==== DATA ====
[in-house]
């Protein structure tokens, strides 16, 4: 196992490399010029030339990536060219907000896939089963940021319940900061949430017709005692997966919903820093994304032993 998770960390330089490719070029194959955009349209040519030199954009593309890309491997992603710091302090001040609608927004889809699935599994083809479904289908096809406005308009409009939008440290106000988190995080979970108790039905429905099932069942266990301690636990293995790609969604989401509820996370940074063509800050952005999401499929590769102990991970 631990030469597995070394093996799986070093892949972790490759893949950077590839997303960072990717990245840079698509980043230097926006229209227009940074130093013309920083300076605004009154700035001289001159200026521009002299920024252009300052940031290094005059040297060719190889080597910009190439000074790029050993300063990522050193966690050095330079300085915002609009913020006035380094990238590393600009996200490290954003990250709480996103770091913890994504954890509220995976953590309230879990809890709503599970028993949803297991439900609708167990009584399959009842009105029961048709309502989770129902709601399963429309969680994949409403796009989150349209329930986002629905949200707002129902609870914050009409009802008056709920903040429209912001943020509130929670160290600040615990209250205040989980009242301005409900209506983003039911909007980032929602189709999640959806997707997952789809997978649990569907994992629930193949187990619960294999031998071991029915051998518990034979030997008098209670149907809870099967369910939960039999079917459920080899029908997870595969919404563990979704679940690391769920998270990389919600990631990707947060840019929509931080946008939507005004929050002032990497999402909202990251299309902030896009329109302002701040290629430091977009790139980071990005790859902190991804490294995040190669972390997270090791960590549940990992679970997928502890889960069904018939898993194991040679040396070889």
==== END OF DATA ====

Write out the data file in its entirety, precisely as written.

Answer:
[in-house]
């Protein structure tokens, strides 16, 4: 196992490399010029030339990536060219907000896939089963940021319940900061949430017709005692997966919903820093994304032993 998770960390330089490719070029194959955009349209040519030199954009593309890309491997992603710091302090001040609608927004889809699935599994083809479904289908096809406005308009409009939008440290106000988190995080979970108790039905429905099932069942266990301690636990293995790609969604989401509820996370940074063509800050952005999401499929590769102990991970 631990030469597995070394093996799986070093892949972790490759893949950077590839997303960072990717990245840079698509980043230097926006229209227009940074130093013309920083300076605004009154700035001289001159200026521009002299920024252009300052940031290094005059040297060719190889080597910009190439000074790029050993300063990522050193966690050095330079300085915002609009913020006035380094990238590393600009996200490290954003990250709480996103770091913890994504954890509220995976953590309230879990809890709503599970028993949803297991439900609708167990009584399959009842009105029961048709309502989770129902709601399963429309969680994949409403796009989150349209329930986002629905949200707002129902609870914050009409009802008056709920903040429209912001943020509130929670160290600040615990209250205040989980009242301005409900209506983003039911909007980032929602189709999640959806997707997952789809997978649990569907994992629930193949187990619960294999031998071991029915051998518990034979030997008098209670149907809870099967369910939960039999079917459920080899029908997870595969919404563990979704679940690391769920998270990389919600990631990707947060840019929509931080946008939507005004929050002032990497999402909202990251299309902030896009329109302002701040290629430091977009790139980071990005790859902190991804490294995040190669972390997270090791960590549940990992679970997928502890889960069904018939898993194991040679040396070889």